Earlier this month I attended a funeral service for someone I hadn't seen in quite a few years. He was the pastor of the church I attended as a child and teen. But he was more than that. For many years he was that caring adult in my life outside of my family. What made the relationship so special was it was based on kindness. If I ever needed an ear, a hug, a laugh, or a piece of chocolate I could count on him. What truly made him unique was he was the caring adult to so many. Young and old, new relationships and long lasting, he had the special ability to let you know you were special, you were loved, you were valued.
In my years of youth services, I have always found that if I can do one thing to make a child or youth's day better it is to be kind. To be that one caring adult that the Search Institute refers to in their 40 Developmental Assets. I may not be able to solve all the problems but I can offer a kind word, tie a shoe, give a high five, tell a joke, and sometimes share a piece of chocolate.
So my challenge to you today is to be the one. Be the one who watches an episode of Dr. Who so you can have a conversation with the self-labelled Whovian, listen to an a recording artist you may never have thought to before to have a discussion with their fan, find someone who needs a high five, and if you feel so inclined share a chocolate bar with someone to make them feel special.
For breakfast I chugged a mug of coffee because I was in a hurry and then snacked on handful of pretzels and almonds.
Over the past five years I've had the pleasure of talking to many adults that mentor youth through their programs. Audiences come from a variety of youth-serving organizations including school and afterschool programs, foundations supporting youth leadership, and even children's choirs and museums! Most of these adults have something in common; they learned philanthropic behaviors (giving and serving) by seeing the actions of an adult in their own lives. Many times that person is a parent or grandparent, a teacher that helped them develop a talent, or a youth pastor that provided constructive service opportunities.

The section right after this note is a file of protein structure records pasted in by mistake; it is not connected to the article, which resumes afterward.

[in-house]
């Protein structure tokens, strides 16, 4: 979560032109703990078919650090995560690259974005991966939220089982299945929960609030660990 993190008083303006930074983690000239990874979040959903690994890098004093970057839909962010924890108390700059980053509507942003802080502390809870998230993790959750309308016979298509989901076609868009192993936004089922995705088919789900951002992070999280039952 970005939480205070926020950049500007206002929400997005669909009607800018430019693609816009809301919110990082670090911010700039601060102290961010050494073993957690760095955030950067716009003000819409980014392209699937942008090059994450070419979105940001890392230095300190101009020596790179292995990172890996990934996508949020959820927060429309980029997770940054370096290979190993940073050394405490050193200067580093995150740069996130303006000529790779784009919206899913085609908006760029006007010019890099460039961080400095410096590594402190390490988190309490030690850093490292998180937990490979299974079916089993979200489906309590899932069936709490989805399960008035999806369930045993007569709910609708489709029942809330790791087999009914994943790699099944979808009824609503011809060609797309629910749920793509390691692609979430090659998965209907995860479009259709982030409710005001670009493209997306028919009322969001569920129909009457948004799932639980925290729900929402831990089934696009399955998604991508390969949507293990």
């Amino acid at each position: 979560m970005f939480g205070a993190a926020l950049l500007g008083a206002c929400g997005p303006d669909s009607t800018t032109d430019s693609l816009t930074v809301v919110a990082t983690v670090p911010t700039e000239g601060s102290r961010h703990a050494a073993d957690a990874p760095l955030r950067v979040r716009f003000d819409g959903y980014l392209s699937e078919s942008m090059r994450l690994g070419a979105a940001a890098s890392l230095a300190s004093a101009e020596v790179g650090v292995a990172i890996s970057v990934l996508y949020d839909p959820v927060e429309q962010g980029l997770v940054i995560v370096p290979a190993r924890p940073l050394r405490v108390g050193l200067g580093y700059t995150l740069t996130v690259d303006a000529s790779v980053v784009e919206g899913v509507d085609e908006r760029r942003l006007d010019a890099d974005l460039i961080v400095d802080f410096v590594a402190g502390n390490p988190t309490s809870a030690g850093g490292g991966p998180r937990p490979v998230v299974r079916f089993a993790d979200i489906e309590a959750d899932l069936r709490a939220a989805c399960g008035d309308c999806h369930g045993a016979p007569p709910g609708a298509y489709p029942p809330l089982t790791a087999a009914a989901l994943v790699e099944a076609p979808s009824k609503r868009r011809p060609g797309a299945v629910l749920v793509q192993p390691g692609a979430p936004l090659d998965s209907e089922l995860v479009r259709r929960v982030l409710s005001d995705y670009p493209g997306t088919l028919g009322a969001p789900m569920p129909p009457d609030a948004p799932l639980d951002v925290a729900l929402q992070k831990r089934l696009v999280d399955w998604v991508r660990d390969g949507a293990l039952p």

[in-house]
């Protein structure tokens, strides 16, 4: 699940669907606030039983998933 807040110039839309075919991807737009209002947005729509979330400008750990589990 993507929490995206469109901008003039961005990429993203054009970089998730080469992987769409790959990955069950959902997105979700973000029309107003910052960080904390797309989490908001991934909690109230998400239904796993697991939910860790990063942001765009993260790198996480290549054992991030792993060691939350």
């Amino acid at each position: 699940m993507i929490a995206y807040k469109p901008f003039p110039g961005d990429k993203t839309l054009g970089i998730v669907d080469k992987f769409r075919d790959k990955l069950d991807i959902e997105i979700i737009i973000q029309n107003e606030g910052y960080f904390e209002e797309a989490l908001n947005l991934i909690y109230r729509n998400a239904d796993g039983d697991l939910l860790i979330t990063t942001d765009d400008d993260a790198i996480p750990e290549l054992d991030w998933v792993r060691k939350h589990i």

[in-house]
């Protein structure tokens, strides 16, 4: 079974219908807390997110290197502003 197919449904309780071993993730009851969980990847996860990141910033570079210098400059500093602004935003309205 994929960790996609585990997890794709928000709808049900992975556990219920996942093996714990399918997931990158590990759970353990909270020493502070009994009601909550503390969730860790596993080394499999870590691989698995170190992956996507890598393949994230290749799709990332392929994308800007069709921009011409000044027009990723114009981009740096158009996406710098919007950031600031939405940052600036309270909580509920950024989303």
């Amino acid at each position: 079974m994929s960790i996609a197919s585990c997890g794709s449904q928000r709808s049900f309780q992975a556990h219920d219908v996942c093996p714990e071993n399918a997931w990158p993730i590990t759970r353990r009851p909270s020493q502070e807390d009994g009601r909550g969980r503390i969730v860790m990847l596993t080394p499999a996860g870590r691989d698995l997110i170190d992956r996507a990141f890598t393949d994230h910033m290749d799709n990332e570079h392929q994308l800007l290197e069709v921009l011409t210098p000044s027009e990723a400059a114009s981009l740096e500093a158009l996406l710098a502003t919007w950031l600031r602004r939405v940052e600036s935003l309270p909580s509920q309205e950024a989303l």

This illustration (A Path to Growing Lifelong Philanthropists) highlights some of the entry points when philanthropic concepts and opportunities can be introduced within a young person's life. They are based on child development concepts, the psychological and emotional changes that occur as a young person progresses from dependency to increasing independence.
Let's take a moment to think about who introduced philanthropic behaviors in your life. Who inspired you to GIVE your time and help others? When did you begin to SERVE those around you? Why are you still ENGAGED in helping youth succeed? Who lit the SPARK in your life and what did they teach you? Mentors open the world up to young people, exposing them ideas and nurturing the unique talents they possess. It's also important for us to help youth explore their values and concerns. One of my favorite activities is writing a "Personal Mission Statement", a summary of the aims and values of an individual. If you are working with younger youth, ask them to think of two items they'd "put in their boat" or rescue if their home was about to be destroyed by flood waters.
To continue this journey of Nurturing Lifelong Philanthropists, here are some ways to empower lifelong serving habits in others and to fuel impactful programming and experiences for young people.
Start Early and Stay Sticky with examples of caring and sharing.
Develop philanthropic behaviors and attitudes through giving of time, talent, and treasure.
Expand opportunities for youth service, leadership, and engagement. Conduct a community needs assessment with the youth in your programs.
For more ideas and activities check out the Youth as Philanthropist resource for hands-on activities that help youth explore the time, talent, and treasure they have to share with others. Visit these Helpful Links to learn about programs and resources that will help you integrate concepts of giving and serving (youth philanthropy) into your programs through service-learning and philanthropic education.
Most importantly, remember the spark your mentors lit inside of you and pass that along to the youth in your lives.
For first breakfast, two eggs, a piece of toast with honey, and two cups of coffee. Second breakfast (a meeting) two oat bites (Cherry Almond and Pistachio), a fancy Americano drink that had apple juice and lemon in it, and herbal mint tea!